See? Each person’s mission statement will look different and writers need to know this. If every writer was privy to this and created their own mission statement, we might be able to write off Writer’s Blues altogether. Instead of putting pressure on ourselves to perform to invisible standards that nobody has of us, we could actually create our own reasonable standards.

Now what might those standards look like I hear you say? My answer is that they need to be both realistic and conducive to your wellbeing. Don’t burn the candle at both ends trying to create a mini-series or thrice weekly blog articles because not only will they burn you out, but consequently your content might also suffer. Instead, evaluate what works best for you, put it in writing and then act on it.

Trust the process (Fiction Writers)

Cast your mind back to a time when CD’s were the most popular format and think about how often some of the most successful music artists used to put out albums. It was about every 2-3 years. Some highly acclaimed artists would have gaps between albums far longer than that but nobody would complain. Want to know why? Because the value placed on their work superseded the need for a quick cheap thrill of a mediocre album from them.

Depending on your genre, the same goes for fiction writers. Lavish over your project, give it that extra time it needs and don’t yield to the pressure of getting it out there for the sake of it.

There’s something romantic and quaint about stepping into that role of writer. Of needing an endless supply of tea or coffee to keep you going, of staring into space in the middle of the day, concocting a scene or that next storyline, pyjama days the list goes on… bask in it all! It’s a beautiful process.

Allow yourself to get lost in other content, guilt free

I am definitely guilty of this. I am a writer and a bookworm but there’s always a battle because whenever I get tucked into a book, at the back of my mind every now and then, a little voice will say, shouldn’t you be writing? Ignore it! Your interests fuel your passion so perusing other content might give you that inspiration or boost that you need once you’re back in the writing seat but don’t feel like you have to choose one or the other. There’s a time for both and both are definitely beneficial.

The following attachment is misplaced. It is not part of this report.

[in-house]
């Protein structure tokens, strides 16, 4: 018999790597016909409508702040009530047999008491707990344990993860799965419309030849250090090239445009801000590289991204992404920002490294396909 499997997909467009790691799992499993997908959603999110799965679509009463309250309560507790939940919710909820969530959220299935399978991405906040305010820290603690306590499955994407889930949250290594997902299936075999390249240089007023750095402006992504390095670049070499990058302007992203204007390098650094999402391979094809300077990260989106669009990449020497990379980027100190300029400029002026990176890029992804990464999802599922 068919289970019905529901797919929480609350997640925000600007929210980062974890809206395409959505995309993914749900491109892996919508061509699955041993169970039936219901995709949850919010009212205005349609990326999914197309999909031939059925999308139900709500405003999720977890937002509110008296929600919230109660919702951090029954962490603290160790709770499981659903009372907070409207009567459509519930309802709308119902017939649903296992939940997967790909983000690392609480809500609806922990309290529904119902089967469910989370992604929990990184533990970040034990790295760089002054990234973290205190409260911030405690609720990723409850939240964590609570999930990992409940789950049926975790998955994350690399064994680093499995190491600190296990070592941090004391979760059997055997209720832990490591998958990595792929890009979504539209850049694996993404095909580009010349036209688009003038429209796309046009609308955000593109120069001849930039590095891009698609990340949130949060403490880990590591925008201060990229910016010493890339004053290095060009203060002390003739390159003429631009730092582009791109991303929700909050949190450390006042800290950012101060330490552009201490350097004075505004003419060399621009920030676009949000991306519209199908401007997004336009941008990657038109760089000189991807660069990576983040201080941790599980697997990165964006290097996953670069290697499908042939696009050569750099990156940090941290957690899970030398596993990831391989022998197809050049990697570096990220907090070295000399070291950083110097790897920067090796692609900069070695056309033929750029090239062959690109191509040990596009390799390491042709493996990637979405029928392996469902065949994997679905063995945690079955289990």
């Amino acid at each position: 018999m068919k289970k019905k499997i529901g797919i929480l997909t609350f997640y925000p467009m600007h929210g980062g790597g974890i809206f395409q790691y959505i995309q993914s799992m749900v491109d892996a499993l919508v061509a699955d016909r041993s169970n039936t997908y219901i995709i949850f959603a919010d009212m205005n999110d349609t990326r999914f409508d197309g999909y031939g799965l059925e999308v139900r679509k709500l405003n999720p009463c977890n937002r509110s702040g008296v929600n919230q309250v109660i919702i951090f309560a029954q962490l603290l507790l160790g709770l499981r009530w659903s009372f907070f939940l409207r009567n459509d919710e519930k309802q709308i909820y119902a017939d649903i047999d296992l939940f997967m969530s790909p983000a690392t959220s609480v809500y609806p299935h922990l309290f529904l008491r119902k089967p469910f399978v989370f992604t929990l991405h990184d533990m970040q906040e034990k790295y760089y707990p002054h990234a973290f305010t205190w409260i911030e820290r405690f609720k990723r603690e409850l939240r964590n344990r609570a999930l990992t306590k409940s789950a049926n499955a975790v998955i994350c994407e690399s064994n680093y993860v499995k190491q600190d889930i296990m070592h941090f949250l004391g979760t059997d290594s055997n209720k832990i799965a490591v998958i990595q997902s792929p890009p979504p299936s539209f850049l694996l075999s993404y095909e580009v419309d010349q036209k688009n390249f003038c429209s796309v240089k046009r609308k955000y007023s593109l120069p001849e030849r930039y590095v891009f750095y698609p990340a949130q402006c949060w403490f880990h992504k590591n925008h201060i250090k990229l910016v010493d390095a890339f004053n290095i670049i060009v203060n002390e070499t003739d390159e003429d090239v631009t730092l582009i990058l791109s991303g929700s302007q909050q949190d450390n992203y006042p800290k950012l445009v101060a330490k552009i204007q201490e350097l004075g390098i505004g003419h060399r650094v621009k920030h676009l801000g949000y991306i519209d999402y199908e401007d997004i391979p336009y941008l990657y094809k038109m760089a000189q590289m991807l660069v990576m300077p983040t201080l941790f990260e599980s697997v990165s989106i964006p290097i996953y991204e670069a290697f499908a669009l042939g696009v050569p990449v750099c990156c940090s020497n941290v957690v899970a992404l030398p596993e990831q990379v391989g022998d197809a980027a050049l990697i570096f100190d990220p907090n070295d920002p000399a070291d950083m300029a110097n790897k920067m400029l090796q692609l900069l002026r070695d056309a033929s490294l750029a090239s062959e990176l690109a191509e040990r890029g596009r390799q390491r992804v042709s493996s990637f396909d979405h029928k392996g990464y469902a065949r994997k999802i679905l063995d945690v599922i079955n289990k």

Say no to writer’s block

Seriously, I mean it. In my article 5 Actions for Writer’s Block I urge readers to reject it completely. By this I mean, if the ideas aren’t coming, put that pen or laptop away and take it out another day. Give your mind the opportunity to generate ideas organically by stepping away for a day, a week, a month. Moreover, don’t be pressurised into performing. It’s this feeling that is at the crux of writer’s blues. Reject it and come back when writing actually feels good again.

I hope these suggestions have been helpful in helping you beat writer’s blues when it rears it’s ugly head. Let me know in the comments whether which of the above steps you would consider using and whether you think a mission statement would help you out!

What Inspires Me to Write?

The beautiful glowing tones of the leaves, showy and shimmery before they make way for the icy winter are what I look forward to.

It is well and truly into autumn now and I must say that as a writer I find the season especially inspiring. The beautiful glowing tones of the leaves, showy and shimmery before they make way for the icy winter are what I look forward to. I wanted to share a list of several things that inspire me to write.

People and places

I admit to being a keen observer because I enjoy watching life around me. Strangely enough, because I enjoy bearing witness to mundanity, this helps me as an author of Literary Fiction. My genre isn’t about racy plotlines and exaggerated drama. In fact in this article I wrote, I discuss the fly on the wall perspective of the genre. Something as simple as watching someone call after someone who has dropped their wallet, or watching a person purchase something for themselves, no matter how simple can make you think in a writerly way.

Food

I used to be a major foodie. I’m not sure what’s going on at the moment but I can never quite seem to get around to eating dessert these days. Nonetheless, the experience of food to me is quite significant and I enjoy inserting this into my narratives. I write more about this here. You can get lost in the texture of your food, it can spur on memories and give you something to look forward to. If it doesn’t inspire an idea, at best it can inspire some useful writing exercises!

Music